# Lesson 13

Order Multi-digit Numbers

## Warm-up: True or False: Decomposed Numbers (10 minutes)

### Narrative

The purpose of this True or False is to elicit the insights students have about the composition of multi-digit numbers in terms of place value. It also reinforces the idea that the same digit has different values depending on its place in a number—that is, digits cannot be viewed in isolation of their positions. The reasoning students do here will be helpful later when students compare and order numbers within 1,000,000.

### Launch

• Display one statement.
• “Give me a signal when you know whether the statement is true and can explain how you know.”
• 1 minute: quiet think time

### Activity

• Share and record answers and strategy.
• Repeat with each statement.

### Student Facing

Decide if each statement is true or false. Be prepared to explain your reasoning.

• $$1,\!923 = 1 + 90 + 200 + 3,\!000$$
• $$1,\!923 = 1,\!000 + 90 + 20 + 3$$
• $$19,\!203 = 10,\!000 + 9,\!000 + 200 + 3$$
• $$190,\!023 = 10,\!000 + 90,\!000 + 20 + 3$$

### Student Response

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### Activity Synthesis

• “How would you correct the false statements so that they become true?”
• $$3,\!291 = 1 + 90 + 200 + 3,\!000$$
• $$190,\!023 = 100,\!000 + 90,\!000 + 20 +3$$

## Activity 1: Ways to Compare (25 minutes)

### Narrative

This activity prompts students to examine more closely how multi-digit numbers can be compared, and to use their insights to order several numbers. Students solidify their awareness that looking only at the first digit is not a definitive way of comparing numbers. They also practice constructing a logical argument and critiquing the reasoning of others (MP3) when they explain why the strategy of analyzing only one digit is not reliable. When students refine Tyler's statement about comparing numbers to include making sure to compare digits with the same place value, they attend to precision in the language they use (MP6).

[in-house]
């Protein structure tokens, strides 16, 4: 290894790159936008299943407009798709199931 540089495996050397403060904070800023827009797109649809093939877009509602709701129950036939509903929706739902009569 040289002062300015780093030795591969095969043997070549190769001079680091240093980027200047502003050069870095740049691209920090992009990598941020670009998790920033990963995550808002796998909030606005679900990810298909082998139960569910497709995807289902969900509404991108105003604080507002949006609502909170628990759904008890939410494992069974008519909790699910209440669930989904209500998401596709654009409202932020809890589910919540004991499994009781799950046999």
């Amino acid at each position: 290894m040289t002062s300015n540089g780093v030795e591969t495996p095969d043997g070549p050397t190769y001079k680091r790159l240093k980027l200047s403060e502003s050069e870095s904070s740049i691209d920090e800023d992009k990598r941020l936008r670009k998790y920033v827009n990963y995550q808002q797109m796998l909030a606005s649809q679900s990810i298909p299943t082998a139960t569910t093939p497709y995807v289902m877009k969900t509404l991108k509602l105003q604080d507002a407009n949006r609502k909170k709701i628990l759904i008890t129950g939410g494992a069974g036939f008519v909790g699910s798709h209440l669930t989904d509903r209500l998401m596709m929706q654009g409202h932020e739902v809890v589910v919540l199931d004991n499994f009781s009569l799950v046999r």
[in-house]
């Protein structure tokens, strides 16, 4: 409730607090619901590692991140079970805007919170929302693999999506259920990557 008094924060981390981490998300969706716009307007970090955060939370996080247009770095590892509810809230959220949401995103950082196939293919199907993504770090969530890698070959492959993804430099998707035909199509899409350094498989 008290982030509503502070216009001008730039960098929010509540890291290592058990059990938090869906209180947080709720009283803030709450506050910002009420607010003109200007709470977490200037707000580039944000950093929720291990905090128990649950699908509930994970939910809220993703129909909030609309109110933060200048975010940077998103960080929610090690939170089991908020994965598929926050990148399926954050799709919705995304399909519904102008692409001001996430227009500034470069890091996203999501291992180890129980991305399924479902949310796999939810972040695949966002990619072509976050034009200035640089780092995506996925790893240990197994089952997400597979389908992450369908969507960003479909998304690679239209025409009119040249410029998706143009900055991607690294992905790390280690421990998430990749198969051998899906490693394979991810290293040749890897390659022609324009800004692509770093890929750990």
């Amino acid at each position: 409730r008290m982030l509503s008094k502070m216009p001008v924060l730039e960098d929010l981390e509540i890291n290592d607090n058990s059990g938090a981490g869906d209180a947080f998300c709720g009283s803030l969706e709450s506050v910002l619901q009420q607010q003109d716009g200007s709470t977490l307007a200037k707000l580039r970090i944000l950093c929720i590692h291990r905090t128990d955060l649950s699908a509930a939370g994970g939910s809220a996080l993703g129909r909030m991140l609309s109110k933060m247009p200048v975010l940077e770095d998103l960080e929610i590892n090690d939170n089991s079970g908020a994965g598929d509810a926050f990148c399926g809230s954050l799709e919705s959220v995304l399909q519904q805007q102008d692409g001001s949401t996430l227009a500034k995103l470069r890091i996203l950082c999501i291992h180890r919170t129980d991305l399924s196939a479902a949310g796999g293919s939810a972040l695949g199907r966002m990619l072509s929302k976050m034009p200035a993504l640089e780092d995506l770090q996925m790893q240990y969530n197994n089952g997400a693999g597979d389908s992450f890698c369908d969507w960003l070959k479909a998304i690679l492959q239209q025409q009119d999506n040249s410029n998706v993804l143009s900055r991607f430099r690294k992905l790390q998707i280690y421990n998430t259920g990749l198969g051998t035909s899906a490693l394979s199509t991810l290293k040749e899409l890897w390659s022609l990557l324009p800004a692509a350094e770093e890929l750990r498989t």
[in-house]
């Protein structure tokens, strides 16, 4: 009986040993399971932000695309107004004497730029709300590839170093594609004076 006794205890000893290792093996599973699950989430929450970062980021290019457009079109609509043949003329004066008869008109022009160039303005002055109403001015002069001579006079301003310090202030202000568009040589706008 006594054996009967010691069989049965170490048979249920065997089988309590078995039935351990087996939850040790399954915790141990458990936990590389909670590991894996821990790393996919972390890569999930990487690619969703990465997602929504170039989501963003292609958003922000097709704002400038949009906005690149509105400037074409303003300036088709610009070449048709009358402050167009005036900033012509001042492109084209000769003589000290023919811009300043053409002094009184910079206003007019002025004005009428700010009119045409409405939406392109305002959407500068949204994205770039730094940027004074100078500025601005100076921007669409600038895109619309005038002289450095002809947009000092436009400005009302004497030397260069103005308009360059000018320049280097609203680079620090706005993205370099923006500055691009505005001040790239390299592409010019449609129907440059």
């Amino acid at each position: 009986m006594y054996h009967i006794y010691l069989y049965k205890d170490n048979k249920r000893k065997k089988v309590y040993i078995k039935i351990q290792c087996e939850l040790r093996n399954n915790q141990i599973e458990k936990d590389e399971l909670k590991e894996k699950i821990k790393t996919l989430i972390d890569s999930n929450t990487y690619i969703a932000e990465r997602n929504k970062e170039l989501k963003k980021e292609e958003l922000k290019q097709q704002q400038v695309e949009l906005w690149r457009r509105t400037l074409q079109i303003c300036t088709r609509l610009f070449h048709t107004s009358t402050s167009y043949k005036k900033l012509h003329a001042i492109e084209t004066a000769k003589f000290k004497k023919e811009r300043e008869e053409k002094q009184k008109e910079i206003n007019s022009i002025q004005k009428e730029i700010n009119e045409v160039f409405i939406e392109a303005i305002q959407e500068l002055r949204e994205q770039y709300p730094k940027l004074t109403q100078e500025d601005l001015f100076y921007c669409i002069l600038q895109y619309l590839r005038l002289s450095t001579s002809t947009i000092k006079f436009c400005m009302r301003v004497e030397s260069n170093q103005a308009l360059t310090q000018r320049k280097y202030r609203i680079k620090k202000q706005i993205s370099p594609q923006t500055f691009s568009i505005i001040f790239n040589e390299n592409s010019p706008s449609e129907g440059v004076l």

This activity uses MLR1 Stronger and Clearer Each Time. Advances: reading, writing

### Launch

• Groups of 2
• Read the first problem as a class.
• Ask 1–2 students to restate Tyler’s claim in their own words.

### Activity

• “Take a few quiet minutes to work on the first two problems about Tyler’s strategy. Then, share your responses with your partner.”
• 4–5 minutes: independent work time
• 2–3 minutes: partner discussion
• Monitor for students who use place-value understanding to explain why Tyler’s strategy is not reliable.
• “Work on the last two problems independently.”
• 4–5 minutes: independent work time

### Student Facing

1. Tyler compares large numbers by looking at the first digit from the left.

He says, “The greater the first digit, the greater the number. If the first digit is the same, then we compare the second digit.”

In each of these pairs of numbers, is the number with the greater first digit also the greater number?

1. 985,248 and 320,097

2. 72,050 and 64,830

3. 320,097 and 58,978

4. 54,000 and 587,000

5. 58,978 and 547,612

6. 146,001 and 1,483

2. Does Tyler's strategy work for comparing any pair of numbers? Explain your reasoning.

3. How would you compare large numbers? Describe your strategy for comparing 54,000 and 587,000.
4. Use your strategy to order these numbers from least to greatest.

• 87,696
• 847,040
• 84,381
• 63,591
• 630,951
• 63,951
• 631,051

### Student Response

For access, consult one of our IM Certified Partners.

Students may think that a number with larger digits is always greater than one with smaller digits, regardless of their place value and the number of the digits in each number. For instance, they consider 58,978 to be greater than 547,612 because the former has the digits 5, 7, 8, and 9, and the latter has smaller digits: 1, 2, 4, 5, 6, and 7. Urge students to read each number aloud and then ask which is greater: a number in the 58 thousands and one in the 547 thousands. Alternatively, ask students to identify in each 58,978 and 547,612 the digit in the place with the greatest value. Urge them to consider which is greater: 5 ten-thousand or 5 hundred-thousand.